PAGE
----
It looks like Red Bull will be on the grid after all for next year's Formula One World Championship. The team officially lodged its entry with the FIA for next season, despite an ongoing engine-supply crisis that put the team's future into doubt. Red Bull now has until the end of the month to pay the sport's entry fee.

In 2010 Red Bull won its first of four consecutive world championships – both driver's and constructor's – with Sebastian Vettel behind the wheel and Renault providing the engines. After the series switched from V8 engines to new turbocharged V6s, however, the new Renault engine package fell off the pace, leaving Mercedes to dominate in its stead. The close relationship between Red Bull and Renault has steadily soured over the past couple of years, to the point that the team was preparing to dissolve the partnership early – even though it had no new engine deal to replace it with. And it's had a hard time finding one. Discussions with Mercedes, Ferrari, and Honda – the other three engine suppliers on the grid – have born no fruit, and the prospect of a fifth, independent engine supplier joining the series won't be ready in time for next season.

The question, then, is what engines Red Bull will be running next season. And the answer, at this point, is that we don't know. But the signs are pointing toward another season under Renault power. However they may not be branded as such. As Renault prepares to re-acquire the Lotus team that was once its own and rebrand it in its own image again, the French automaker may not be keen to divide its image. As a result, we could see Red Bull running the same Renault power unit, but badged either as its own (the name "Energy" has been touted) or as an Infiniti engine, referencing Renault's sister brand which has long been the team's title sponsor.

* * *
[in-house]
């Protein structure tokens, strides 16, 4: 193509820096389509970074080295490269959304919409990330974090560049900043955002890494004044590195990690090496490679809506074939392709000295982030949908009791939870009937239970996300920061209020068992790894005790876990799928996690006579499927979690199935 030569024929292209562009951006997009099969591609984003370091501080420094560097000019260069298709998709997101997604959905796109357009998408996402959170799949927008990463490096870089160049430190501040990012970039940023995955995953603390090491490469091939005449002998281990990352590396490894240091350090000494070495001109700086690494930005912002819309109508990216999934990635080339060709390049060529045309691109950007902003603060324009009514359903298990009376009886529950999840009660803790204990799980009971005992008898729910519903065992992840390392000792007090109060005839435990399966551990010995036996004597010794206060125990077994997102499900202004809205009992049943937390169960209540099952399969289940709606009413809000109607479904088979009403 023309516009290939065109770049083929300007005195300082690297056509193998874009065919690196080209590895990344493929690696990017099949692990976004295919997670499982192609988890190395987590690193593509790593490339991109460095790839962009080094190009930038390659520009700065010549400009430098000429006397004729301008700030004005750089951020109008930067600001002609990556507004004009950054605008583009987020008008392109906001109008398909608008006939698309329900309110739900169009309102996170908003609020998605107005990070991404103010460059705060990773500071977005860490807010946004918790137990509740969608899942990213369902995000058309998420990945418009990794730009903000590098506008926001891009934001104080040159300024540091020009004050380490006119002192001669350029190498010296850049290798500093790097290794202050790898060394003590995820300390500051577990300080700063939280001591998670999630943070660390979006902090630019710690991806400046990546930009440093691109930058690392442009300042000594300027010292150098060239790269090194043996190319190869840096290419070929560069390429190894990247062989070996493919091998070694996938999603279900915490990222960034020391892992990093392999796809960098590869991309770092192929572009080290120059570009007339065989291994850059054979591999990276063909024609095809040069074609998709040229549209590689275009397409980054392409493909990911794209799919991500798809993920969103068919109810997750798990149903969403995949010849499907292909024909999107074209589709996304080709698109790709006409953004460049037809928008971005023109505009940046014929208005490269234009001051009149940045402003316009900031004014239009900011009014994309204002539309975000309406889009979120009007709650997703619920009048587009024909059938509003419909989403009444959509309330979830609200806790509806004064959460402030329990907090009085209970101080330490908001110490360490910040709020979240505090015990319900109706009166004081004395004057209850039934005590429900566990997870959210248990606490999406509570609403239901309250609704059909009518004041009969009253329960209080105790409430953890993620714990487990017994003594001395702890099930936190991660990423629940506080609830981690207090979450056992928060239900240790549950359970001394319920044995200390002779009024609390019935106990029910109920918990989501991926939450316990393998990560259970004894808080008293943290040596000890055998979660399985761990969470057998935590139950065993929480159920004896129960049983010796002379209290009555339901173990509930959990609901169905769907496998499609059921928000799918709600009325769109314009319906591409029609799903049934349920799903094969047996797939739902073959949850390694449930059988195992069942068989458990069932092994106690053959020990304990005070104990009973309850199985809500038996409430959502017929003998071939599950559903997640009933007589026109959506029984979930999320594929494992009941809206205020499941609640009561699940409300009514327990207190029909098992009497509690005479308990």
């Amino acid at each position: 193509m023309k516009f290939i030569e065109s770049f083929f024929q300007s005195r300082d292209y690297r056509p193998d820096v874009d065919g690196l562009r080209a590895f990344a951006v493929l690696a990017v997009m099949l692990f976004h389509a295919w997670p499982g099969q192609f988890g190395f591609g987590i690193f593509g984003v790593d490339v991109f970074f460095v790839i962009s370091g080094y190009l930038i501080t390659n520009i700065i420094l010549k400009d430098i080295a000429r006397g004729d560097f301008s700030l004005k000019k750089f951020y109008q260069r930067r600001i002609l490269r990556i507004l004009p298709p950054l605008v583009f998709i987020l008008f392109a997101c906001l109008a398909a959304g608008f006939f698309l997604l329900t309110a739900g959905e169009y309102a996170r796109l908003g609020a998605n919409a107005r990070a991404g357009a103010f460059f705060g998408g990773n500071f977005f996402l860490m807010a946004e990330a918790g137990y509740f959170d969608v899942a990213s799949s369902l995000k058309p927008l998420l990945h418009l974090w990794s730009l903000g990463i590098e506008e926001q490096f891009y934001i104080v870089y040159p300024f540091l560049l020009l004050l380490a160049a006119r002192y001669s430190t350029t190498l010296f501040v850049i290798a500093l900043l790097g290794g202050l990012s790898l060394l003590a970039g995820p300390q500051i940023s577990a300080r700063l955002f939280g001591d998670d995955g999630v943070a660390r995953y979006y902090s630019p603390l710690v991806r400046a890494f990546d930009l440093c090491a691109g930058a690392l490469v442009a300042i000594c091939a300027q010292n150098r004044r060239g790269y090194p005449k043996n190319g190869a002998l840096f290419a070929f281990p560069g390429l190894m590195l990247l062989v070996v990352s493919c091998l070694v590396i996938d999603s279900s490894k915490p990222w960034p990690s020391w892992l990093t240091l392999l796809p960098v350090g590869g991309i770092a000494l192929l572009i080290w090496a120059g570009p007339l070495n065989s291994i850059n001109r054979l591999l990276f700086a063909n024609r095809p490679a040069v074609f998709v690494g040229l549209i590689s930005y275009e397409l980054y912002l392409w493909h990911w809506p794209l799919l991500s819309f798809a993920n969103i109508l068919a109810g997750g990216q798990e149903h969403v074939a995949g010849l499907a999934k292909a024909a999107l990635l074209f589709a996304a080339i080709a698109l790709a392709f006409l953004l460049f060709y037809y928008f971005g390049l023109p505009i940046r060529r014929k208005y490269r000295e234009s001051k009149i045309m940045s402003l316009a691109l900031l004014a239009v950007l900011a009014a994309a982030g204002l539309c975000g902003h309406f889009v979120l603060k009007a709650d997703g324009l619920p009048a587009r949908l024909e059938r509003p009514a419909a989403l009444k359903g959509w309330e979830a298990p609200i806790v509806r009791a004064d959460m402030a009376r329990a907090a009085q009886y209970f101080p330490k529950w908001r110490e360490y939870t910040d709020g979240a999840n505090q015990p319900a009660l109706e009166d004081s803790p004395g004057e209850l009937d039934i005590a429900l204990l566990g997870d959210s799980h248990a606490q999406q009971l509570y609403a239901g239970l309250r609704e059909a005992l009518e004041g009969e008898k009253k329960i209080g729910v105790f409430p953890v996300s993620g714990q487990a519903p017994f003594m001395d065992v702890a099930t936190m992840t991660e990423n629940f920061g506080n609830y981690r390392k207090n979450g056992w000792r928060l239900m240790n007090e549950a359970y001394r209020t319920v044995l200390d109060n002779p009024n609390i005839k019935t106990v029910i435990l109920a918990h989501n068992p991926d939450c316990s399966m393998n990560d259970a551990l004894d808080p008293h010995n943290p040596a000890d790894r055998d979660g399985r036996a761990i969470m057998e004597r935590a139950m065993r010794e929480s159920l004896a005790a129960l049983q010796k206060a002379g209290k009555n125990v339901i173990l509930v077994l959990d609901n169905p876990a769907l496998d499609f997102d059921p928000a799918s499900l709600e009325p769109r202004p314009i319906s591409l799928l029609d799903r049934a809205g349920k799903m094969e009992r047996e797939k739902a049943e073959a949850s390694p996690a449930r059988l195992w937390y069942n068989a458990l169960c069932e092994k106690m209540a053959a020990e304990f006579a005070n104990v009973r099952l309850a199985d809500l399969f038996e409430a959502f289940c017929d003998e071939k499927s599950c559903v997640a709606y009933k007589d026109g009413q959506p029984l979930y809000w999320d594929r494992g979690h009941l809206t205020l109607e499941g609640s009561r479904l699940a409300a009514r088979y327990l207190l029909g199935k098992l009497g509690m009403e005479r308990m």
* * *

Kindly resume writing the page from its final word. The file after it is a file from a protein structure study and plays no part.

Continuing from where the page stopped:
It wouldn't be the first time we would see F1 engines rebadged under another name – even Renault engines specifically. 1998 saw Williams run Renault engines rebadged as Mecachrome, and Benetton run the same package labeled as Playlife. Sauber, for another example, also ran Ferrari engines rebranded under its title sponsor Petronas. Another proposal which Red Bull ultimately rejected could have seen the team running separately developed Ferrari engines but with Alfa Romeo branding.

We may yet see Alfa resurface in some capacity – especially with Sergio Marchionne's backing and Ferrari spinning off into a corporate entity entirely separate from Fiat Chrysler Automobiles. As for Red Bull, its signing on for next year's entry list is far from a guarantee that it will indeed return. But it's a step in the right direction. We'll just have to hold on to see how it materializes in the end, and under whose motivation.

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